Kadidiri Island, The Wealth Of The Coral Triangle

For dive fanatics, the name Kadidiri Island is a familiar leading destination in Indonesia, although it is as yet still little known outside the diving community. Located at the tip of the Gulf of Tomini in Central Sulawesi, Kadidiri is one of the islands in the Togean National Park that contains the wealth of the Coral Triangle.

With white sand beaches and astonishingly glassy water, Kadidiri’s exotic beauty and charm make it one of the key tourist destinations of the area. Kadidiri is a paradise for divers for its stunning underwater landscapes, rich coral reefs and exquisite marine life. The waters surrounding Kadidiri support over a thousand species of sea creatures, many of which are endangered and protected.

The Togean Islands were formed by volcanic activity, and are covered in dense rainforests, bordered by ancient coral reef formations. The islands are an extremely remote paradise, consisting of 56 nearly-uninhabited islands that have managed to preserve a natural elegance, not yet spoiled by man. The Togean Archipelago is not easy to get to, but anyone willing to make the effort will be more than rewarded with everything you would expect from such a hard-to-reach destination—and more! Ultimate seclusion, endless relaxation, and superb diving and snorkelling that may very well be the best found in Indonesia if not the world.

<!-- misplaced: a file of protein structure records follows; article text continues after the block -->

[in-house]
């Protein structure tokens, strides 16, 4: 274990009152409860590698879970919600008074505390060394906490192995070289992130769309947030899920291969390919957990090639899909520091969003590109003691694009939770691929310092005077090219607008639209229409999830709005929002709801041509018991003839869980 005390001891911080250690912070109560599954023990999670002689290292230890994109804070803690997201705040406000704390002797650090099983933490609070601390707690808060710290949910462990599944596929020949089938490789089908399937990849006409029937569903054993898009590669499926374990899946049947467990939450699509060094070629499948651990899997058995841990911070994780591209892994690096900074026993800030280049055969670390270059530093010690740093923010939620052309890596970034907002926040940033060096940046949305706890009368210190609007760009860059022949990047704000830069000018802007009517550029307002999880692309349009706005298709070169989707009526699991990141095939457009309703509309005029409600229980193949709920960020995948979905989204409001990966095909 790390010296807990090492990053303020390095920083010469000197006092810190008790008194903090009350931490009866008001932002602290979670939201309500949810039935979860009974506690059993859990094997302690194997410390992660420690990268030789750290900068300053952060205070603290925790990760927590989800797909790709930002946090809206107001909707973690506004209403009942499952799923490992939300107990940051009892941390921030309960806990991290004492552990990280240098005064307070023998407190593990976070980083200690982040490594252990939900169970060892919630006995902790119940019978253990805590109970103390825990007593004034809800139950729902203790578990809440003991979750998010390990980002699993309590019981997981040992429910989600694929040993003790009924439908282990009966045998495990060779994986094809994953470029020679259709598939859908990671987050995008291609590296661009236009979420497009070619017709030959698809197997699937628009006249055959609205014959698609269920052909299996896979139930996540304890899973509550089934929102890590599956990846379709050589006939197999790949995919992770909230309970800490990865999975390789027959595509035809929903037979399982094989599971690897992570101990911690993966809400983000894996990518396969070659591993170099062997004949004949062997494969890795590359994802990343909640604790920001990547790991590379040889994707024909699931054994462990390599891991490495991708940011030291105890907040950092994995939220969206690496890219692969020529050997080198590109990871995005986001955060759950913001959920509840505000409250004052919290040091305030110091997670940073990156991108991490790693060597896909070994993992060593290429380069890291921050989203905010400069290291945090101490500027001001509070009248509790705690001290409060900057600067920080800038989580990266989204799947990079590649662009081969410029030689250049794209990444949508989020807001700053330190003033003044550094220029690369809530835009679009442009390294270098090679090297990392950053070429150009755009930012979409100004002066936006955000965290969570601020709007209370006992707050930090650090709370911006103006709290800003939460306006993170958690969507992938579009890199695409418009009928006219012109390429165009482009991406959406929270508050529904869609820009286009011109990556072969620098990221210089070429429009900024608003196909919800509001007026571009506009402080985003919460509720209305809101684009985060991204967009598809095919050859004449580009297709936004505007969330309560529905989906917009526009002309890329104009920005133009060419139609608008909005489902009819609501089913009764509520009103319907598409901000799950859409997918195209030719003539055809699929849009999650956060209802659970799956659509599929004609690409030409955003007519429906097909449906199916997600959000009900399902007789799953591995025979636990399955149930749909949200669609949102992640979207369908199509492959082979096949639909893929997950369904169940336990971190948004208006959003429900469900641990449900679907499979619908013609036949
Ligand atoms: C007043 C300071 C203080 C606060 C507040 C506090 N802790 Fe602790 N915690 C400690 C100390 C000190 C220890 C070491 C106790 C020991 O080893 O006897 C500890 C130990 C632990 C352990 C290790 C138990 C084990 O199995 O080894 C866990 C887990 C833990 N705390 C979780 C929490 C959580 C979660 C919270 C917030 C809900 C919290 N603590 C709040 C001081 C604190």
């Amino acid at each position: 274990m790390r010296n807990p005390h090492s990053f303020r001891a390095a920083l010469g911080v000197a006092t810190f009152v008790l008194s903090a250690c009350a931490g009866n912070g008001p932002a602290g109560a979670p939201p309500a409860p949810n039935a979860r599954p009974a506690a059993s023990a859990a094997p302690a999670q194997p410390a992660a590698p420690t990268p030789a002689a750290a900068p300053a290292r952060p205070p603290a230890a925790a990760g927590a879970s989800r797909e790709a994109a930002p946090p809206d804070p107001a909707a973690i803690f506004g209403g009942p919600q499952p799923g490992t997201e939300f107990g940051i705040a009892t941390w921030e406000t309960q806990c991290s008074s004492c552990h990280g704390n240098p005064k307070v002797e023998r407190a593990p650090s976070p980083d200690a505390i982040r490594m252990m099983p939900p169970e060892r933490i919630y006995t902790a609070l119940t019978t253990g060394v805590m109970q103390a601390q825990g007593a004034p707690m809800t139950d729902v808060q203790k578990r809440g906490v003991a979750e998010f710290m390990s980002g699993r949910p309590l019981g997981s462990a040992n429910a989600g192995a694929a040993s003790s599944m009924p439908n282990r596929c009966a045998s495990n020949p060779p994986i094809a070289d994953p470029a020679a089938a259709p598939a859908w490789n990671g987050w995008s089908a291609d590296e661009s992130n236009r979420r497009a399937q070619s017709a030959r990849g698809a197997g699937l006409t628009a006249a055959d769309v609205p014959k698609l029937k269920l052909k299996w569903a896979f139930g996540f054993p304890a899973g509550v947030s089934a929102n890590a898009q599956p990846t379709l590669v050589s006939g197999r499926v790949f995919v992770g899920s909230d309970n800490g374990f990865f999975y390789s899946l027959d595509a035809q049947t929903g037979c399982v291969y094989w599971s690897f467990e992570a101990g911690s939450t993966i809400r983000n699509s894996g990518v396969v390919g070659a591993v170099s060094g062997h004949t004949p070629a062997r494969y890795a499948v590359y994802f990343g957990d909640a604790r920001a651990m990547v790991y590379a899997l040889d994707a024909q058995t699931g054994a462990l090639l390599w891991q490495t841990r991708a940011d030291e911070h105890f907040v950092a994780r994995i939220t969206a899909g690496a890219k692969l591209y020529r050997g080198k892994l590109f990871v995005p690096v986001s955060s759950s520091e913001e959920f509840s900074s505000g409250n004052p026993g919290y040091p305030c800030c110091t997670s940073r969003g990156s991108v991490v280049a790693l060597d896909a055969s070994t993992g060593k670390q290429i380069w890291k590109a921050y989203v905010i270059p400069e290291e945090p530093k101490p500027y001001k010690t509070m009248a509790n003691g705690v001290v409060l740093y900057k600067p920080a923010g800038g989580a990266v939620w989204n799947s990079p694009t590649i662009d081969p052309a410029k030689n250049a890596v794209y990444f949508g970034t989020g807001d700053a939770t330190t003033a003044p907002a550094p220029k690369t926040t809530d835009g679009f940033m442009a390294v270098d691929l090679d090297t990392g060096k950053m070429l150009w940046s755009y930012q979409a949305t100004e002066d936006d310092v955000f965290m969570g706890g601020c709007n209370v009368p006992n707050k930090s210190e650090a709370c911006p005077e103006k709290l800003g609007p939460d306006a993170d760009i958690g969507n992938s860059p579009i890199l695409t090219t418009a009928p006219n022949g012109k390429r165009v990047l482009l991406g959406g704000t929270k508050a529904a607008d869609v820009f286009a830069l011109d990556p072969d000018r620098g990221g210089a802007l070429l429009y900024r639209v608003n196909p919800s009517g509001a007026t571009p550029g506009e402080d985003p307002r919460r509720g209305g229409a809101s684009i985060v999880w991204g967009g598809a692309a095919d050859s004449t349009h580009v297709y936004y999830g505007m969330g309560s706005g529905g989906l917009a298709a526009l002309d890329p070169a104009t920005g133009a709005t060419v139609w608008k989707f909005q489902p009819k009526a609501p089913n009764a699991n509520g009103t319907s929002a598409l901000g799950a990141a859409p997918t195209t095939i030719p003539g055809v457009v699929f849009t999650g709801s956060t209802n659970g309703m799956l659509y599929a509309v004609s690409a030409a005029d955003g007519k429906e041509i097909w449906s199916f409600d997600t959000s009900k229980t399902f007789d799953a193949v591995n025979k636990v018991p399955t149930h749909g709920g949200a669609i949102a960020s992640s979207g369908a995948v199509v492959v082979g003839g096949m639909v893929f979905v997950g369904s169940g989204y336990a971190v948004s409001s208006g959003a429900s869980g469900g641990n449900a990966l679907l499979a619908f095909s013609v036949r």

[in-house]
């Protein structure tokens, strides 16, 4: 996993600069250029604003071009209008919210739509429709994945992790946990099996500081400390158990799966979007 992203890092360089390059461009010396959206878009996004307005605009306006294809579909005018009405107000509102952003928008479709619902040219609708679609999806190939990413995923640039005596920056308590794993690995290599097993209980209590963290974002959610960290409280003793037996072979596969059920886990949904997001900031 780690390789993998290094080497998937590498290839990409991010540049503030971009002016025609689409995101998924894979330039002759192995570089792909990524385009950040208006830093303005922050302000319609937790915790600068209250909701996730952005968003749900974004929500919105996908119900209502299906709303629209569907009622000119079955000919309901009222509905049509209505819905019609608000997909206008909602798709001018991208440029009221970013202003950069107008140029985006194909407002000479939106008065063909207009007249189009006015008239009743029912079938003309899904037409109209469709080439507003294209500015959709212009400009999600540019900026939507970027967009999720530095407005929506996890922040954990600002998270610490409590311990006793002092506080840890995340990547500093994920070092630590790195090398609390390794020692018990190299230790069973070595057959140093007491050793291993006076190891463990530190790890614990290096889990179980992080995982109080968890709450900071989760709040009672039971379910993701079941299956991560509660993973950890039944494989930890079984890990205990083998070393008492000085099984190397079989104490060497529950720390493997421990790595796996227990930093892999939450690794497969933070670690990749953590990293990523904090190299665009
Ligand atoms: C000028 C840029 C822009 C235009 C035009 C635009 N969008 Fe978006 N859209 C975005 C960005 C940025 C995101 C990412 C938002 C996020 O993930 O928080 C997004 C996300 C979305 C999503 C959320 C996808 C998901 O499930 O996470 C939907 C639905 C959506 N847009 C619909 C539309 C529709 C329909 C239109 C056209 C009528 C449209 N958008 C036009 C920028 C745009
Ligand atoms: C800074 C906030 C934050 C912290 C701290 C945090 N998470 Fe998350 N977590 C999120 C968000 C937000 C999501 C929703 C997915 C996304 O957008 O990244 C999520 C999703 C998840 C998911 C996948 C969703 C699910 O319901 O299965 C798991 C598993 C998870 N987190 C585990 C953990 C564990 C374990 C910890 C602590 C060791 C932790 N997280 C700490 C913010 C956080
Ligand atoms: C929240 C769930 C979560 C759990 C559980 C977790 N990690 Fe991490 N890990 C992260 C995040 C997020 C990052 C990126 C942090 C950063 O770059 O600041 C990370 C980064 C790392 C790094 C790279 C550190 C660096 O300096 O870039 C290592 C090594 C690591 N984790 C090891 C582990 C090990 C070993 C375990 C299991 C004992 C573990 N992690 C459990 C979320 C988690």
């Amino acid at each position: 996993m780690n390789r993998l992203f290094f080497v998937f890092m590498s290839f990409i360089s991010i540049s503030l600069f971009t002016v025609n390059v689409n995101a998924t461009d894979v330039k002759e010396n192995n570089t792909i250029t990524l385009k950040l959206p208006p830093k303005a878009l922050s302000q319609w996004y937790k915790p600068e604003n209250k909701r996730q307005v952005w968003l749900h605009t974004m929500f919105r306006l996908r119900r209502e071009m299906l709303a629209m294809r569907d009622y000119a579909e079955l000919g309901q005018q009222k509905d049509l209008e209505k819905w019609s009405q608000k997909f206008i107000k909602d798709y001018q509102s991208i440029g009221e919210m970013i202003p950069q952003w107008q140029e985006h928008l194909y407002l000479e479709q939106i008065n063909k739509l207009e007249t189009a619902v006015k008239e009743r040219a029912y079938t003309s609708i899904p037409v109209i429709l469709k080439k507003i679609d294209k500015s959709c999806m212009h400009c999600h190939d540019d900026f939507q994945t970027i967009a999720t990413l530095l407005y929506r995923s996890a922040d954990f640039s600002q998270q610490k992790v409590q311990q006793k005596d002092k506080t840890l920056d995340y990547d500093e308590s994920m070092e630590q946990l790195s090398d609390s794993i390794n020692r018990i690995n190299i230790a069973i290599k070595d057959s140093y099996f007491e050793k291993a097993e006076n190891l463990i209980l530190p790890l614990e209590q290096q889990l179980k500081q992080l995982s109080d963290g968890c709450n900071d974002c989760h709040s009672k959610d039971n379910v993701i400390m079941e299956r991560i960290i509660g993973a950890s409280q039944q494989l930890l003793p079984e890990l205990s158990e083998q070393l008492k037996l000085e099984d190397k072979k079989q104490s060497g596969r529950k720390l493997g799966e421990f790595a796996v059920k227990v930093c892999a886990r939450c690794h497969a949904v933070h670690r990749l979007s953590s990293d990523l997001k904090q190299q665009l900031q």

Situated in the Coral Triangle that stretches from the Philippines and East Malaysia through the Indonesian archipelago to Timor Leste and on to the Solomon Islands, the Togeans are the only islands in Indonesia where all major reef types can be found in one place: atolls, barrier, and fringing reefs.

The Kadidiri island in Togean archipelago
The Kadidiri island in Togean archipelago (Source : booking.com)

The reefs are in excellent condition and sustain an almost impossibly abundant marine life. Parrot fish, banner fish, moonfish, starfish, blue banded sea-snakes, and spotted stingrays are just a few of species you may encounter in the ankle-deep waters, barely a few meters from the coast. For more advanced divers, eager to head further out to sea, sightings of sea turtles, black-tail barracudas and blue marlins are fairly common. If you’re patient (or lucky) enough, the scalloped Hammerhead Shark may even pay a visit. Another popular dive site is the wreck of an American B24 bomber from WWII. The plane is for the most part intact, and is home to nudibranchs, lion fish, and huge schools of jackfish.